It takes 600,000 chicken eggs a day to supply the seasonal flu vaccine. That's just one of many ways that animals help fight the next pandemic.
By Nsikan Akpan
Public health officials agree the constantly mutating influenza virus has the potential to cause a major outbreak and a deadly global crisis. For the second part of the NewsHour’s series on preparing for such a pandemic, we examine how research…
By William Brangham, Jason Kane
Despite the availability of vaccines, the flu still kills tens of thousands of people in the U.S. each year, and hundreds of thousands more worldwide. But public health officials fear that an even graver threat lies ahead: the emergence of…
By William Brangham, Rachel Wellford
PBS NewsHour breaks down the U.S. fall and rise of the measles in 3 charts.
By Nsikan Akpan, Vanessa Dennis
By Patricia L. Foster, The Conversation
The 2018-2019 flu season was relatively mild compared to last year's, but it was unusual in that it had two peaks, one in December and one in May.
As many as 646,000 people may die from influenza each year worldwide, according to the latest estimates from the Centers for Disease Control and Prevention -- a larger number than what other health experts have predicted in years past.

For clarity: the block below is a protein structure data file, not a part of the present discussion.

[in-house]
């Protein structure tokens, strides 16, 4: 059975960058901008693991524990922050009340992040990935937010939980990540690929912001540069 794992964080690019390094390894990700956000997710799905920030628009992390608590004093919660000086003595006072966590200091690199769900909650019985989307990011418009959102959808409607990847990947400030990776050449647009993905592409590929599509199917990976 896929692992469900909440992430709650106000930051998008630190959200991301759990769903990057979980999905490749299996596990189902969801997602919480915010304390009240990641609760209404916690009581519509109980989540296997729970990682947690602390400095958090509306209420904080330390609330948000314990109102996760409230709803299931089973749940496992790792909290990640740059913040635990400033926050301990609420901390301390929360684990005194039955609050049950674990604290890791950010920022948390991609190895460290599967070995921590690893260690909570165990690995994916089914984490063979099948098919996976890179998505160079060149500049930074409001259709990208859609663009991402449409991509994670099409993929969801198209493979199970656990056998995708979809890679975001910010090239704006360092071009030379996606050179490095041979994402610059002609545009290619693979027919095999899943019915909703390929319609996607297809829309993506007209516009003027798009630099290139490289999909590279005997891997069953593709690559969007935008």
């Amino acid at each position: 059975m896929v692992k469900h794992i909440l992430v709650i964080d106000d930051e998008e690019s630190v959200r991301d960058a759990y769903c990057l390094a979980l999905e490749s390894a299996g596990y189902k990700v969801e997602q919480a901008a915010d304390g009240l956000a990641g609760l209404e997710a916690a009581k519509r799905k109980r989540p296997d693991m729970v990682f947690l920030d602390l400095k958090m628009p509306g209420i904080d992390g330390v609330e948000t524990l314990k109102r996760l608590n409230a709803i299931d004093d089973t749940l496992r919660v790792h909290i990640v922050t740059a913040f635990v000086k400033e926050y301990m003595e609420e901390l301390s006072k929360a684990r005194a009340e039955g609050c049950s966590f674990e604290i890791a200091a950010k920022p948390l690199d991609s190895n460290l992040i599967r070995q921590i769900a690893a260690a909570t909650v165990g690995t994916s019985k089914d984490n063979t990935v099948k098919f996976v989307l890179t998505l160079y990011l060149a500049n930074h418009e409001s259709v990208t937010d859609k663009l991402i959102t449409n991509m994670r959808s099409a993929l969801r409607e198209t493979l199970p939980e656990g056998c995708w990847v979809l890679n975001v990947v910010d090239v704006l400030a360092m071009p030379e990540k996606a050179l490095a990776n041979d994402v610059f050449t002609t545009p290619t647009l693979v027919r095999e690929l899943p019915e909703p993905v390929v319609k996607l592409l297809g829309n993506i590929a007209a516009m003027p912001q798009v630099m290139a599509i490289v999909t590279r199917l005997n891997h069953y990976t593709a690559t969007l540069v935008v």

Is the world ready for the next pandemic? Dr. Raj Panjabi of Last Mile Health joined Judy Woodruff at the Spotlight Health Conference in Aspen, Colorado, to discuss the challenges and importance of preventing, identifying and preparing for the next…
By PBS NewsHour
Pandemics like Zika and Ebola can originate in one continent and quickly spread to another. To stop outbreaks before they start, scientists are trying to identify regions conducive to the development of new disease. One target is southern China, where…
By PBS NewsHour
When the Ebola outbreak struck West Africa in 2014, it took months for international agencies to funnel money into the affected areas. Eventually, more than 11,000 people died and the economic cost topped $10 billion. Now, the World Bank is…
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